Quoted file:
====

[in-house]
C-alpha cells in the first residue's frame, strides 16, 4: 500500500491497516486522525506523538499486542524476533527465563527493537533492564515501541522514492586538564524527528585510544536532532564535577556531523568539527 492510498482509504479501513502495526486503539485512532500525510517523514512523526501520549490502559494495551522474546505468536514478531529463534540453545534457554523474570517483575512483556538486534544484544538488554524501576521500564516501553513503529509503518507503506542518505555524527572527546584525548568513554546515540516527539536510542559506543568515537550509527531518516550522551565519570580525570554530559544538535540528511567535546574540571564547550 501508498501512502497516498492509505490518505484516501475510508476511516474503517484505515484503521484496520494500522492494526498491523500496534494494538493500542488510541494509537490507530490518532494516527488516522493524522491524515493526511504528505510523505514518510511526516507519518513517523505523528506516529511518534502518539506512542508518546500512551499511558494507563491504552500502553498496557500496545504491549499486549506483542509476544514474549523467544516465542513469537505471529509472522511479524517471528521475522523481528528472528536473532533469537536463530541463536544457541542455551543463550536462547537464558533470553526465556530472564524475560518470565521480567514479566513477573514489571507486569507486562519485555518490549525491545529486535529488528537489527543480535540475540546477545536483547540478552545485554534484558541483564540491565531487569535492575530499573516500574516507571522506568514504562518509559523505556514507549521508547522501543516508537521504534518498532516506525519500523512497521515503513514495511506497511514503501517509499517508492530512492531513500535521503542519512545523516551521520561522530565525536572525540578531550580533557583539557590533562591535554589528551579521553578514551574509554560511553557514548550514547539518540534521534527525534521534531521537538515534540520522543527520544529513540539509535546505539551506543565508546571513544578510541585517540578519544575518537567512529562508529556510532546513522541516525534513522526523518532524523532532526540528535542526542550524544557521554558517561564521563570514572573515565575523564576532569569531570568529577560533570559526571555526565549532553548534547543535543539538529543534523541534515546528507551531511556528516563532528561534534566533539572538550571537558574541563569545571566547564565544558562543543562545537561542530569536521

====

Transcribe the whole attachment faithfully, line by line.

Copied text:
[in-house]
C-alpha cells in the first residue's frame, strides 16, 4: 500500500491497516486522525506523538499486542524476533527465563527493537533492564515501541522514492586538564524527528585510544536532532564535577556531523568539527 492510498482509504479501513502495526486503539485512532500525510517523514512523526501520549490502559494495551522474546505468536514478531529463534540453545534457554523474570517483575512483556538486534544484544538488554524501576521500564516501553513503529509503518507503506542518505555524527572527546584525548568513554546515540516527539536510542559506543568515537550509527531518516550522551565519570580525570554530559544538535540528511567535546574540571564547550 501508498501512502497516498492509505490518505484516501475510508476511516474503517484505515484503521484496520494500522492494526498491523500496534494494538493500542488510541494509537490507530490518532494516527488516522493524522491524515493526511504528505510523505514518510511526516507519518513517523505523528506516529511518534502518539506512542508518546500512551499511558494507563491504552500502553498496557500496545504491549499486549506483542509476544514474549523467544516465542513469537505471529509472522511479524517471528521475522523481528528472528536473532533469537536463530541463536544457541542455551543463550536462547537464558533470553526465556530472564524475560518470565521480567514479566513477573514489571507486569507486562519485555518490549525491545529486535529488528537489527543480535540475540546477545536483547540478552545485554534484558541483564540491565531487569535492575530499573516500574516507571522506568514504562518509559523505556514507549521508547522501543516508537521504534518498532516506525519500523512497521515503513514495511506497511514503501517509499517508492530512492531513500535521503542519512545523516551521520561522530565525536572525540578531550580533557583539557590533562591535554589528551579521553578514551574509554560511553557514548550514547539518540534521534527525534521534531521537538515534540520522543527520544529513540539509535546505539551506543565508546571513544578510541585517540578519544575518537567512529562508529556510532546513522541516525534513522526523518532524523532532526540528535542526542550524544557521554558517561564521563570514572573515565575523564576532569569531570568529577560533570559526571555526565549532553548534547543535543539538529543534523541534515546528507551531511556528516563532528561534534566533539572538550571537558574541563569545571566547564565544558562543543562545537561542530569536521